Why The 7-Minute Workout Works: High-Intensity Circuit Training

by Justin Caba

There are a lot of circumstances that can derail even the most devoted person’s workout plans. Making it to the gym on any given day often depends on time. Unfortunately, time is where most ambitious gym-goers run into their first speedbump. Reserving an hour each day for the gym can be a lot to ask for when it’s thrown on top of a full work day, a whole day of classes, or any other extra-curricular activity. Most people with an already full schedule decide adding an hour at the gym is just not possible.

The 7-Minute Workout may sound like it’s too good to be true, but health and fitness experts who support the time-friendly fitness plan have something that backs up their claims: science. Not only is high-intensity interval training (HIIT) beneficial for our fitness goals, but it also reduces our risk for suffering any overuse injuries. Now, before we start devoting seven minutes of our day to going all out on the squat rack or Smith machine, let’s take a look at how the workout is performed.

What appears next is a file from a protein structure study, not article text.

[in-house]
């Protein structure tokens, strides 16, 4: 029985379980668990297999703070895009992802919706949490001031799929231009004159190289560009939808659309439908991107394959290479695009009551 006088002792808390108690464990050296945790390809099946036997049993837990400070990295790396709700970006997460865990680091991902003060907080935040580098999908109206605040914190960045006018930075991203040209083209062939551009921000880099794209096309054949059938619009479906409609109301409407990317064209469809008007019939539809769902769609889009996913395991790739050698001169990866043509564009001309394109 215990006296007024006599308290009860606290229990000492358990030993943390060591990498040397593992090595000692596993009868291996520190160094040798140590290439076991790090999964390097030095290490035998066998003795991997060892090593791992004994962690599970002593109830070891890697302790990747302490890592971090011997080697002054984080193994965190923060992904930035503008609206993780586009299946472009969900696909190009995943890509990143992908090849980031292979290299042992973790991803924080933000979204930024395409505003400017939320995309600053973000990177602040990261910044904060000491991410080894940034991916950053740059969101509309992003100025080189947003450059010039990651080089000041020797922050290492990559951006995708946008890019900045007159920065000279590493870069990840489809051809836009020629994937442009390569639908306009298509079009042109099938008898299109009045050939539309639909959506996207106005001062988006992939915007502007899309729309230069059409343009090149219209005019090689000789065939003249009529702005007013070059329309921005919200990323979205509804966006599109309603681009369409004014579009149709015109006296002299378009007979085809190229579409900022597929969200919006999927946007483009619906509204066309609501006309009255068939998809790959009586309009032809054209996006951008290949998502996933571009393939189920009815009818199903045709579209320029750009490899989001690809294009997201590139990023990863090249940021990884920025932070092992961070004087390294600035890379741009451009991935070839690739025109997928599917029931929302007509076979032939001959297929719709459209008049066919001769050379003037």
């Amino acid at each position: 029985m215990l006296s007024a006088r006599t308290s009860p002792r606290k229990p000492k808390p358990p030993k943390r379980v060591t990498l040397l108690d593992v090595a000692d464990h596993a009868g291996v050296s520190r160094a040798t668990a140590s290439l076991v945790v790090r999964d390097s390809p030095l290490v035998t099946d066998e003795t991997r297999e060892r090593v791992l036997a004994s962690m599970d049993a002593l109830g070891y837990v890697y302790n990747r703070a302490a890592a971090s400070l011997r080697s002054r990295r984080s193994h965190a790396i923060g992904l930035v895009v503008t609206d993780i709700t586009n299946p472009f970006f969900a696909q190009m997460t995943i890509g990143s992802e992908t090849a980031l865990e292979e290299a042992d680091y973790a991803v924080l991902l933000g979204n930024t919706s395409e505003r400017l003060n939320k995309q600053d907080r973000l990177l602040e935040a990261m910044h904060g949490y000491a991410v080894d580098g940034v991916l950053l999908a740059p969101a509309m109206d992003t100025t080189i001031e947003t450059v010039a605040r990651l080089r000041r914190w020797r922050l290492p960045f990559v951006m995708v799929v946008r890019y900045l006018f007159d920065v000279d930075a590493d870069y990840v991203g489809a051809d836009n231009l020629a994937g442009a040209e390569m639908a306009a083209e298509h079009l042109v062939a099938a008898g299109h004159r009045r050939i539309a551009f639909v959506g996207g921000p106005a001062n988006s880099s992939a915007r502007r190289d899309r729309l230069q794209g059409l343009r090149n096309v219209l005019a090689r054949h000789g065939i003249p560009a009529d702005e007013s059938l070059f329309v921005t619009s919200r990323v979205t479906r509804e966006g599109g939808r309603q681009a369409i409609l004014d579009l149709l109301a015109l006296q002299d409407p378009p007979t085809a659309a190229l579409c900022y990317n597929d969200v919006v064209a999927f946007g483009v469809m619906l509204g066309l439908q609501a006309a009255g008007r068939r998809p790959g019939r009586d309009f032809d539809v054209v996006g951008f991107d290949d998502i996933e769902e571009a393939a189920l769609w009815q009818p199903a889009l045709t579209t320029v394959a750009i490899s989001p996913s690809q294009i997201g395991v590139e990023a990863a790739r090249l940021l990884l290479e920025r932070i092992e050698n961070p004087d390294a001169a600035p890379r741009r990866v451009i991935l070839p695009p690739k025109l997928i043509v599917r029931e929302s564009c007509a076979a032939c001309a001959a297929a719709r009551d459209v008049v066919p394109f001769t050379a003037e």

Start your healthier lifestyle seven minutes at a time. The Scientific 7-Minute Workout

“If you are new to exercise, or it’s been a while, then this may be for you, as the 7-minute workout exercise is exactly just for that — it is designed for beginners or busy people to be able to perform this intense, short workout,” Donovan Green, celebrity fitness trainer and author of No Excuses Fitness, told Medical Daily in an email. “They can do it at home or at work. Seven minutes is easier to do and is more efficient than a 1-hour workout. It will boost your metabolism and increase strength during the workout. To see similar fitness and cardiovascular benefits, you can do calisthenics to martial arts.”

How To Do The 7-Minute Workout

Twelve exercises make up the 7-Minute Workout, including jumping jacks, wall sits, push-ups, abdominal crunches, chair step-ups, squats, triceps dips on chair, planks, high knees running in place, lunges, push-up and rotations, and side planks. Part of what makes this workout so appealing is how many machines and exercise tools you don’t need. In fact, the entire workout consists of body weight exercises that only require a chair and a wall.

Chris Jordan, director of exercise physiology at the Human Performance Institute in Orlando, Fla., co-authored a study published in the American College of Sports Medicine’s Health & Fitness Journal that supported the benefits of HIIT. Jordan and his colleagues explain that although the workout only lasts for seven minutes, it should be a very uncomfortable seven minutes. Exercises should be performed one after the other, for 30 seconds each, and on an intensity scale from 1 to 10, exercises should be performed at around an 8.